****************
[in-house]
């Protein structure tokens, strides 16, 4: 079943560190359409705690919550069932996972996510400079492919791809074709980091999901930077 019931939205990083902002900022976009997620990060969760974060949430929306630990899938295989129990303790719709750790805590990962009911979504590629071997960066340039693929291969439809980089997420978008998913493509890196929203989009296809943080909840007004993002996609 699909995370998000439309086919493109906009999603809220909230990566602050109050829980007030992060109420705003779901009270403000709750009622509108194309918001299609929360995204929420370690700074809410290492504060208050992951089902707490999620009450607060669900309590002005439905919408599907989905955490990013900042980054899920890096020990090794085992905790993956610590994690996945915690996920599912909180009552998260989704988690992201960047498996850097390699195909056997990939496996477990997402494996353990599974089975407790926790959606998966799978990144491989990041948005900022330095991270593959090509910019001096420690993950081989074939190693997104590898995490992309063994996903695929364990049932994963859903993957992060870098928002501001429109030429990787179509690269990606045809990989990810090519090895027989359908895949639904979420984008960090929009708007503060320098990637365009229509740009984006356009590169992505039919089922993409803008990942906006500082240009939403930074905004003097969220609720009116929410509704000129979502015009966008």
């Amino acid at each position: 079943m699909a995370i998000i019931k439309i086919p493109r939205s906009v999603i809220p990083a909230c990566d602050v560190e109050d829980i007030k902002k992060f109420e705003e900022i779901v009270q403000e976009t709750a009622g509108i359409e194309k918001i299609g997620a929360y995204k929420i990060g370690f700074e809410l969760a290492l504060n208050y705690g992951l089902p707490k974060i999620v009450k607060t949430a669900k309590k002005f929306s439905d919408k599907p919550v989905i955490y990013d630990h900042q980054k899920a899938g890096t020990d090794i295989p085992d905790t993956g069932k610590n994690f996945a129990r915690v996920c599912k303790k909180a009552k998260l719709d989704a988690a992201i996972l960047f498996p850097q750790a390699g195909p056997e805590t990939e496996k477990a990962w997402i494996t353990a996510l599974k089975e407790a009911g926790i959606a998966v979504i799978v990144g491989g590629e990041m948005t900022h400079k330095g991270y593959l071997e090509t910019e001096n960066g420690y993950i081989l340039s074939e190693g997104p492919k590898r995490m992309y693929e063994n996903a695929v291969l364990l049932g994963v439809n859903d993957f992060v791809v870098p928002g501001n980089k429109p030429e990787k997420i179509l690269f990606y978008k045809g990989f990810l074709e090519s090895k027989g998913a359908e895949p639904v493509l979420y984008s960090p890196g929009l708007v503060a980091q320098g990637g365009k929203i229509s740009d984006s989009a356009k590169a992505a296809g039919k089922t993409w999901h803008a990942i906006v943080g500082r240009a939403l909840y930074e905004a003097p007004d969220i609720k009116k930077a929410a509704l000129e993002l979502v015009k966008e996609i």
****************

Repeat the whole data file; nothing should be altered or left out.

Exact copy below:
[in-house]
């Protein structure tokens, strides 16, 4: 079943560190359409705690919550069932996972996510400079492919791809074709980091999901930077 019931939205990083902002900022976009997620990060969760974060949430929306630990899938295989129990303790719709750790805590990962009911979504590629071997960066340039693929291969439809980089997420978008998913493509890196929203989009296809943080909840007004993002996609 699909995370998000439309086919493109906009999603809220909230990566602050109050829980007030992060109420705003779901009270403000709750009622509108194309918001299609929360995204929420370690700074809410290492504060208050992951089902707490999620009450607060669900309590002005439905919408599907989905955490990013900042980054899920890096020990090794085992905790993956610590994690996945915690996920599912909180009552998260989704988690992201960047498996850097390699195909056997990939496996477990997402494996353990599974089975407790926790959606998966799978990144491989990041948005900022330095991270593959090509910019001096420690993950081989074939190693997104590898995490992309063994996903695929364990049932994963859903993957992060870098928002501001429109030429990787179509690269990606045809990989990810090519090895027989359908895949639904979420984008960090929009708007503060320098990637365009229509740009984006356009590169992505039919089922993409803008990942906006500082240009939403930074905004003097969220609720009116929410509704000129979502015009966008």
């Amino acid at each position: 079943m699909a995370i998000i019931k439309i086919p493109r939205s906009v999603i809220p990083a909230c990566d602050v560190e109050d829980i007030k902002k992060f109420e705003e900022i779901v009270q403000e976009t709750a009622g509108i359409e194309k918001i299609g997620a929360y995204k929420i990060g370690f700074e809410l969760a290492l504060n208050y705690g992951l089902p707490k974060i999620v009450k607060t949430a669900k309590k002005f929306s439905d919408k599907p919550v989905i955490y990013d630990h900042q980054k899920a899938g890096t020990d090794i295989p085992d905790t993956g069932k610590n994690f996945a129990r915690v996920c599912k303790k909180a009552k998260l719709d989704a988690a992201i996972l960047f498996p850097q750790a390699g195909p056997e805590t990939e496996k477990a990962w997402i494996t353990a996510l599974k089975e407790a009911g926790i959606a998966v979504i799978v990144g491989g590629e990041m948005t900022h400079k330095g991270y593959l071997e090509t910019e001096n960066g420690y993950i081989l340039s074939e190693g997104p492919k590898r995490m992309y693929e063994n996903a695929v291969l364990l049932g994963v439809n859903d993957f992060v791809v870098p928002g501001n980089k429109p030429e990787k997420i179509l690269f990606y978008k045809g990989f990810l074709e090519s090895k027989g998913a359908e895949p639904v493509l979420y984008s960090p890196g929009l708007v503060a980091q320098g990637g365009k929203i229509s740009d984006s989009a356009k590169a992505a296809g039919k089922t993409w999901h803008a990942i906006v943080g500082r240009a939403l909840y930074e905004a003097p007004d969220i609720k009116k930077a929410a509704l000129e993002l979502v015009k966008e996609i």